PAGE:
A Home For All: Budget Requests and Next Steps

Kathryn Firmin-Sellers

Executive Vice President & Chief Impact Officer
United Way of Greater Charlotte

On June 27, United Way of Greater Charlotte (United Way) released the A Home For All Implementation Plan Executive Summary outlining priorities and actionable steps to move Charlotte-Mecklenburg forward in our community’s shared effort to address affordable housing and homelessness.

Over the last nine months, meticulous work led to narrowing down the 99 initial priorities put forth in the A Home For All Strategic Framework to create an Implementation Plan. The plan outlines nine initiatives to move forward over the next four years. United Way, with support from Mecklenburg County, served as the Enduring Structure leading the work. To read more about the June 2023 release of the A Home For All Implementation Plan Executive Summary, click here.

This update will provide an overview of the initial budget request put forth by United Way and approved by the City of Charlotte and Mecklenburg County, as well as next steps.

Moving Priorities Forward

United Way requested funding from the City of Charlotte and Mecklenburg County to provide early momentum for the initiatives outlined in the Implementation Plan. These requests, now approved, will advance the following work.

Person-Directed Care

To initiate the shift to a person-directed care model and introduce systems navigation, Mecklenburg County granted funding to convene key stakeholders in a year-long planning process, with a goal of mapping the current system and identifying key elements of building out the systems navigator role. This effort will require us to evaluate existing data systems to understand how they interact, and how they can be further developed to improve information sharing about existing programs and services.

Additionally, United Way will conduct an audit of skills necessary to complete the systems navigator role, and develop recommendations for a training curriculum centered on evidence-based practices. A Home For All’s Person Directed Care pillar calls for a flexible services spending account (FSSA) that braids public and private funding to be used for services tailored to an individual household’s needs. To that end, United Way will work with private and public funders to determine what should be included in the FSSA and how funds might be equitably dispersed. This is a major systems change and will require conversations with and support from many different entities. The implementation team charged with leading this work will, therefore, include as many agencies, key stakeholders, and funders as possible throughout the design process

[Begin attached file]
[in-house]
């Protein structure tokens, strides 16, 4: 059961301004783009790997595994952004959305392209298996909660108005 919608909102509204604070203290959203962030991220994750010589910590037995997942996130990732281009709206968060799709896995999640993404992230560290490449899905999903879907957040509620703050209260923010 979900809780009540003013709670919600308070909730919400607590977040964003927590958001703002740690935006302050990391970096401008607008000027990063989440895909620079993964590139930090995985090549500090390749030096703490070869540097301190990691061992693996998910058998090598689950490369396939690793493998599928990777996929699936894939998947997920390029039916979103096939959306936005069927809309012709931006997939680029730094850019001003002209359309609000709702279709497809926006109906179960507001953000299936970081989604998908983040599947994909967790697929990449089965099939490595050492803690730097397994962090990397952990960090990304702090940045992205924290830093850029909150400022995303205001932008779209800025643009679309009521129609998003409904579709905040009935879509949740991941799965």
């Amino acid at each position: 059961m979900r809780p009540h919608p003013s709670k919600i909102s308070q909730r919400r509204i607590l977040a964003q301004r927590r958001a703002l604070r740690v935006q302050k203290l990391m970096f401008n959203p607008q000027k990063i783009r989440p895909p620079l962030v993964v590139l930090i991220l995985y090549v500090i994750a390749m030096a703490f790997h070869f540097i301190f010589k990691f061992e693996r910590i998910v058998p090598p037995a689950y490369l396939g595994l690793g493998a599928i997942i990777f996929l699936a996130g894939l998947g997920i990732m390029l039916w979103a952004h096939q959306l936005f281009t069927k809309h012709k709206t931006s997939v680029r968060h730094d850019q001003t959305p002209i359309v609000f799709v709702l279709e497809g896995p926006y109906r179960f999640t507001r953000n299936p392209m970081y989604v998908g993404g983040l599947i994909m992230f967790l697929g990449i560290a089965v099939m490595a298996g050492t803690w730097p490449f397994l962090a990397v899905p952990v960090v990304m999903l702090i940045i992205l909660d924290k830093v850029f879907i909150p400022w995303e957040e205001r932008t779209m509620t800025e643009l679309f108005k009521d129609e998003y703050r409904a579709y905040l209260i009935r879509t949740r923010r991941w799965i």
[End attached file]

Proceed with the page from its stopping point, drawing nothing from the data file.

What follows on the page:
Mecklenburg County and the City of Charlotte both provided funding to advance work to design and pilot an upstream emergency rental assistance program. United Way will use a portion of the funds to design the pilot program. Working with an implementation team comprised of key stakeholders, United Way will evaluate the innovations made to emergency rental assistance through COVID-19 to determine what to retain. We will also identify data sharing requirements, target population, and marketing strategy, and determine what other supportive services to pair with the emergency assistance. Once the design process is complete, United Way will launch a competitive grants process to select vendor(s) to implement the envisioned pilot program.

Mecklenburg County provided funds to advance the critical home repair initiative.  Working with City, County, and nonprofit providers, as well those with lived experience, United Way will work with a technical assistance provider to study the critical home repair eco-system and identify opportunities to maximize the impact of available public and private funding.

The City of Charlotte, Mecklenburg County, and a number of nonprofits operate successful critical home repair programs.  Nevertheless, a number of barriers hinder the current critical home repair eco-system. First, it is difficult to identify and contract with construction teams that can make the repairs and meet the requirements of the program, particularly if federal revenue, which comes with often-burdensome compliance requirements, funds the program.